GM CEO Mary Barra with autonomous Chevy Bolt in 2016. Image: General Motors

Cruise and GM engineers are testing more than 50 Chevrolet Bolt EVs, which are built at the GM plant in Metro Detroit, Mich., with self-driving technology in San Francisco, Scottsdale and Metro Detroit, according to Industry Week.

Let’s talk ROI: Business and the Industrial Internet of Things

The momentum of the Industrial Internet of Things (IIoT) is undeniable. The benefits are among real-time connectivity and sensors, allowing for access to the data you want when you want it.

Yet many executives are still hesitant when implementing IIoT technology. The cautious attitude is due to the complexity of data architectures and massive enterprise-wide investments that require extensive engineering with long-term commitment, according to Industry Week.

This leaves them lost on measuring the value they’re receiving from their investment, and second-guessing whether they’re investing in the right approach for their company.

The answer? Finding a company that will work with customers to help find finite and scaled options to lower the risk of adopting to the new technology, yet still reap the benefits of the IIoT.

By integrating to IIoT platforms, it empowers plant operators to leverage their data and technologies to improve reliability, safety, energy management and overall operation performance for a price and level that works on an individual as-need basis.

cyber

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TechHub: The Internet of Energy, Digital Solutions in Water & Brilliant Manufacturing

The Internet of Energy: Big Data & Electrons

The Internet of Things (IoT) is an industry-wide term for connected and smart devices within a network of connectivity that allows them to collect and exchange data.

A new and not-so-understood concept, being dubbed the “internet of power” by Forbes, is applying the use of big data, machine learning and IoT technology to replace the one-way, current model of energy delivery.

GE Power, that supplies 30-percent of the world’s electricity, has been developing this opportunity in an effort to revolutionize the electricity industry.

“The electricity industry is still following a one-hundred-year-old model which our founder, Edison, helped to proliferate,” said Chief Digital Officer at GE Power Ganesh Bell in Forbes.

Bell believes that can change, and that the answer is to take advantage of the current grid-based generation and delivery mechanism, increasing it with the flow of data.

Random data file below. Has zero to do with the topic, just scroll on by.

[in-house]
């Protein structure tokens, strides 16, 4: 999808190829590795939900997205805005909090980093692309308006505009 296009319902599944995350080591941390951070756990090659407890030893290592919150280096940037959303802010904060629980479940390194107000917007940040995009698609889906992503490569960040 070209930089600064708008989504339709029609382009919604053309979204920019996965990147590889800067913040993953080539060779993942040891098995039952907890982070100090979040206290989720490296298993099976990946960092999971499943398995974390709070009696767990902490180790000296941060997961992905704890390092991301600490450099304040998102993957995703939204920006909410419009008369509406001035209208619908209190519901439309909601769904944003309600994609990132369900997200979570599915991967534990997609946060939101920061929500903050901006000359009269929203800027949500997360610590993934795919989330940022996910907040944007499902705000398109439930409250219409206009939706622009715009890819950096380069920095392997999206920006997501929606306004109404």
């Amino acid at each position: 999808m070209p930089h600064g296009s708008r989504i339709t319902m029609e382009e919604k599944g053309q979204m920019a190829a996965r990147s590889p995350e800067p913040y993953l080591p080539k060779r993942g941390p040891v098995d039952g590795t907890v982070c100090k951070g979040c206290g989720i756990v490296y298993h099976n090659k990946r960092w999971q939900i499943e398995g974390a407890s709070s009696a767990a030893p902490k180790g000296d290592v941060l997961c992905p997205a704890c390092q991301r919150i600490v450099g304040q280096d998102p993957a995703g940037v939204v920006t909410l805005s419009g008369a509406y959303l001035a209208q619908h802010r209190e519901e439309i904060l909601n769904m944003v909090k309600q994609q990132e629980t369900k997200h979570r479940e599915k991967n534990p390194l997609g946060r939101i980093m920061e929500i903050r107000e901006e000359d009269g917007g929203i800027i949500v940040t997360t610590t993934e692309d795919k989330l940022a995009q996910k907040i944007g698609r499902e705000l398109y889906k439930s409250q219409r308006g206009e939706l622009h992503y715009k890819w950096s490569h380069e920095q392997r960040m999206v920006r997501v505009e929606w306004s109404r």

This will take that linear model and move it to a networked model; taking every electron, associating it with a data bit, and optimizing it.

Creating this new system of “smart” energy distribution will pave the way for innovative structures in the future such as a reliable network of energy for charging stations, aiding society in the move away from fossil fuels.

This adoption of IoT technology will transform the power industry to a $1.3 trillion field within the next 10 years, according to Forbes.

Join us in Chicago on April 10th for Digital Day to learn more about the digital, industrial transformation and connect with top thought leaders from companies like Johnson & Johnson, Gray Matter, GE and more.

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Brilliant Factory in Grove City Puts New Life in Old Engines



The engine remanufacturing plant in Grove City, PA, has been operating for 5 years, occupies 440,000-square feet and employs more than 400 people.

The facility has made a huge transformation from being a food packaging plant into being one of GE’s first seven high-tech “brilliant” factories.

Gray Matter, through a partnership with GE, has helped implement advanced technology such as sensors that allow workers to measure and see real-time data at a glance. This improves reliability, has reduced downtime by 10 to 20-percent and boosts productivity.

The Grove City plant refurbishes diesel engines, taking old engines and give them life again.

This used to require works to manually tighten bolts in a repetitive motion by hand, using machines weighing in at 40-pounds on 41,000-pound engines, according to the Pittsburgh Post-Gazette. 

This new technology allowed them to have an automated way to uniformly tighten the bolts in a sequence, preventing possible injury to the workers and creating a standard for all of the bolts.

It also gives plant managers the ability to call up data on a tablet or smart phone rather than touring plant operations on foot, allowing them to address problems sooner and supervise workers remotely.

Join Gray Matter on April 18th for our Toronto Seminar and learn more about digital innovations in manufacturing, water and energy.

Connect with leaders from companies such as GE Digital, CyberX, Eramosa and more for a full day of discussion, followed by an optional Blue Jays v. Red Sox game.

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Partnering Digital Solutions & IIoT Technology to Benefit Water


The ultimate goal for water and wastewater utilities is to always be safer in order to protect the communities they serve.

GE Water put out on social this week a piece written by Steve Davis, a business development leader at GE Power, Water & Process Technologies.

It discusses the problems of the world of water and how the solutions lie within industry partnerships.

According to Davis, there is no single company in the water industry that can provide connectivity, platform, software and analytics all in one.

A quote from Gray Matter VP of Water in Water Innovations: Creating a Better Living.

The solutions to these problems are exist, however are still in their infancy and fragmented.

By uniting experts within the industry, a combined commercial effort is created through a mutually beneficial relationship.

By connecting top industry thought leaders, the partnerships cultivate into innovative ideas that can excel the industry and pace of the digital revolution. It simplifies data integration, and takes away the once overwhelming feeling for customers by interconnecting platforms.

New technologies are giving people hope that they can achieve better standards of living, and Gray Matter is helping to lead the way in the water evolution.